Pumpkin Patch

Pumpkin PatchWhen I was a kid my parents and I lived in a 100-year-old wooden farmhouse out in the country. My grandparents lived next door in a new-ish bungalow, and owned most of the surrounding farmland. The reams of preserved fruits and vegetables my grandmother would put up every year might suggest a different story (going down to the cold storage to get a jar of whatever always felt a bit like shopping), but my grandfather was a true hobby farmer, content with smaller scale farming pursuits like tending trees, growing fruits and vegetables and reminding his granddaughter that it’s really gross to just yank the carrot out of the ground and eat it without washing it off first (I’d do it all the time, mostly just to get a rise out of him; I’d shake them off a bit, but I think I ate a lot of dirt as a kid!) It was quiet, contemplative, family-oriented work – just my grandfather tending the little fields of veggies, veggies that would cover our dinner plates later that evening. It’s what he chose to do in his retirement, and he did it well, in that quiet, humble way most farmers have about them.

Except when it came to pumpkin season. Because as soon as the pumpkins were ready, it was showtime. Every October my grandparents would set up a big stand at the road and would sell all manner of fall-type produce, from apples to Indian corn (flint corn, if you’d prefer) to pumpkins. Being older and living out in the country, my grandparents were justifiably somewhat skittish about the randoms that would periodically wander onto their property, usually in search of directions, but occasionally just to act weird (“C’mon, how often did that happen way out in the country?” you might be thinking. ALL THE TIME is the answer) but come pumpkin time, it was doors open for my grandparents. I relished the crowds and the hustle and bustle of the seasonal event, and I loved watching my grandparents out of their element, particularly my mild mannered grandfather, who for about two weeks every fall would morph into some sort of master pumpkin salesman/carnival barker. The little village I grew up in certainly had its fair share of roadside produce stands, but ours always seemed extra busy, and I like to think it was because my grandfather, in accessing a bit of his too-often-hidden inner showman, made it a fun, friendly place to visit. I know he certainly loved the experience – never have you seen a man swing a giant pile of pumpkins into the back of a pickup so jauntily.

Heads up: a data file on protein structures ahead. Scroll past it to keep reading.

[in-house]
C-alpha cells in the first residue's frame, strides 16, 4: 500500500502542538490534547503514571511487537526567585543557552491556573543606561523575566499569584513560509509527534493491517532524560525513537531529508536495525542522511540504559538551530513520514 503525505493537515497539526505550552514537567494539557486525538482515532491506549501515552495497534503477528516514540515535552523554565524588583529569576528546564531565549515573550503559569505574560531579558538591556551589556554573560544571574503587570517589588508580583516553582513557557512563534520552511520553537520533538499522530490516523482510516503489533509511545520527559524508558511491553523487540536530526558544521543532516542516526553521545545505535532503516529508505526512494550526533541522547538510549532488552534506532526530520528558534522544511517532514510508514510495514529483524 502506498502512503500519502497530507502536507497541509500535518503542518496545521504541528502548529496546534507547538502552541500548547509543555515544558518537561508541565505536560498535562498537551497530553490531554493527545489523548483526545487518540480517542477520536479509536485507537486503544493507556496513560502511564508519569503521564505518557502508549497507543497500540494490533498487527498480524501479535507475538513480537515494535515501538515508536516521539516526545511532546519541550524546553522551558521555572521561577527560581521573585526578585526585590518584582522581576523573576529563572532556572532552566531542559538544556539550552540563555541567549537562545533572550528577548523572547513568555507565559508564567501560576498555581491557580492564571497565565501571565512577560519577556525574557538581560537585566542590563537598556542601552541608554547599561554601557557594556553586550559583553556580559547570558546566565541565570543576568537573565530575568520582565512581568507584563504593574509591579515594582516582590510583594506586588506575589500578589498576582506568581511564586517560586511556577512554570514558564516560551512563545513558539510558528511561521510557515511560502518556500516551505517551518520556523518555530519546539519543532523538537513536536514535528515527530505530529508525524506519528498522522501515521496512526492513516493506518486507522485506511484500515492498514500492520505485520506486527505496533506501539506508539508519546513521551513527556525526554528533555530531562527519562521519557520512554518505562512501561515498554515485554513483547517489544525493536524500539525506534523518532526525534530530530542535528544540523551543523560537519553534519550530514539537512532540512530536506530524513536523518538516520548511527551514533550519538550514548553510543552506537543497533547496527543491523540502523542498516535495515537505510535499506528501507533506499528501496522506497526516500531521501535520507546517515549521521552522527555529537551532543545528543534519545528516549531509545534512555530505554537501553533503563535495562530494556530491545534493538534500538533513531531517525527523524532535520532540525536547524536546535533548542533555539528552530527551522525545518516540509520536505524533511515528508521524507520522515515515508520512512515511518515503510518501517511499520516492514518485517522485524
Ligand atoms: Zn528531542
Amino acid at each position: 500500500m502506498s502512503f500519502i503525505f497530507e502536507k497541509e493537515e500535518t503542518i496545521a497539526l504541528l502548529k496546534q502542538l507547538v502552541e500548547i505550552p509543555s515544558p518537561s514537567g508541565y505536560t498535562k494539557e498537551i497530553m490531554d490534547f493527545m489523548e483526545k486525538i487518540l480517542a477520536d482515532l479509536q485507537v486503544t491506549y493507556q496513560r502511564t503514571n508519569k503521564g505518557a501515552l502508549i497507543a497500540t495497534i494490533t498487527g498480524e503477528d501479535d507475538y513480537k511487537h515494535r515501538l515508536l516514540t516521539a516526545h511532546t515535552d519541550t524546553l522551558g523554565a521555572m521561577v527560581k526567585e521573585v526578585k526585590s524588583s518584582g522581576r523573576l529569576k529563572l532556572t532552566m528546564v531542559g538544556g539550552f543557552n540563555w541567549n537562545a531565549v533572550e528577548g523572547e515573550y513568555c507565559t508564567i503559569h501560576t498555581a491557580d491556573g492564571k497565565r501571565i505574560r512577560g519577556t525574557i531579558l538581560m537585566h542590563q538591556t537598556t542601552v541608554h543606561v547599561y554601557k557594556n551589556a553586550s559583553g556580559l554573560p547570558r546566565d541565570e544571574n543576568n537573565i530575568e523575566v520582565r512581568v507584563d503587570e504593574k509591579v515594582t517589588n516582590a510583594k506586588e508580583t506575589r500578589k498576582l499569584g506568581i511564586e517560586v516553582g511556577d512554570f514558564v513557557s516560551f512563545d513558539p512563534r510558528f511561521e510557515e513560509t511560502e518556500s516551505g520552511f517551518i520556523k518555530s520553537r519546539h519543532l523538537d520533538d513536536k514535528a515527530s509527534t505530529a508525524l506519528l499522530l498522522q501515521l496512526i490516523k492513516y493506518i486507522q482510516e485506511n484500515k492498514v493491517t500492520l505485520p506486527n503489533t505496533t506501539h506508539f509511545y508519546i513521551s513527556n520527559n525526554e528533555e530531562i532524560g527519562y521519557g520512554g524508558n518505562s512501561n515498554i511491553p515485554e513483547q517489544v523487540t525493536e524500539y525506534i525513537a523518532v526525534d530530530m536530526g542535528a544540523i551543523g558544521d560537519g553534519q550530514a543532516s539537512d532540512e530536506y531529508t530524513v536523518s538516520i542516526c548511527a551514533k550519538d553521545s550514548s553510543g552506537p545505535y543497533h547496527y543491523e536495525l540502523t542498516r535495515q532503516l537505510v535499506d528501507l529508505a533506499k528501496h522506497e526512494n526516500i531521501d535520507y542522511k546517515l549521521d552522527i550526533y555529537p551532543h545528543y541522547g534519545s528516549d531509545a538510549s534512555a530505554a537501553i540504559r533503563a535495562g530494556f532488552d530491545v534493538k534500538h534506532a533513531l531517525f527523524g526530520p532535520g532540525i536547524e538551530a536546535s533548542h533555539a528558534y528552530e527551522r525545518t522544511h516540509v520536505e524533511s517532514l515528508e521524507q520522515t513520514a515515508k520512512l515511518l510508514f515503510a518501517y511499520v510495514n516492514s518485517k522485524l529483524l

I’m all grown up now and my grandfather has been gone for 20 years, but I still remember those pumpkin-slinging days like they happened last week. Very good times in what was a very good childhood, and one more piece of the not-such-a-puzzle puzzle that is my love of the fall. These pumpkin patch nails are in remembrance of those fantastic days. 🙂

One thought on “Pumpkin Patch

  1. Pingback: Keeping it Small, Safe and Sudsy | Finger Candy

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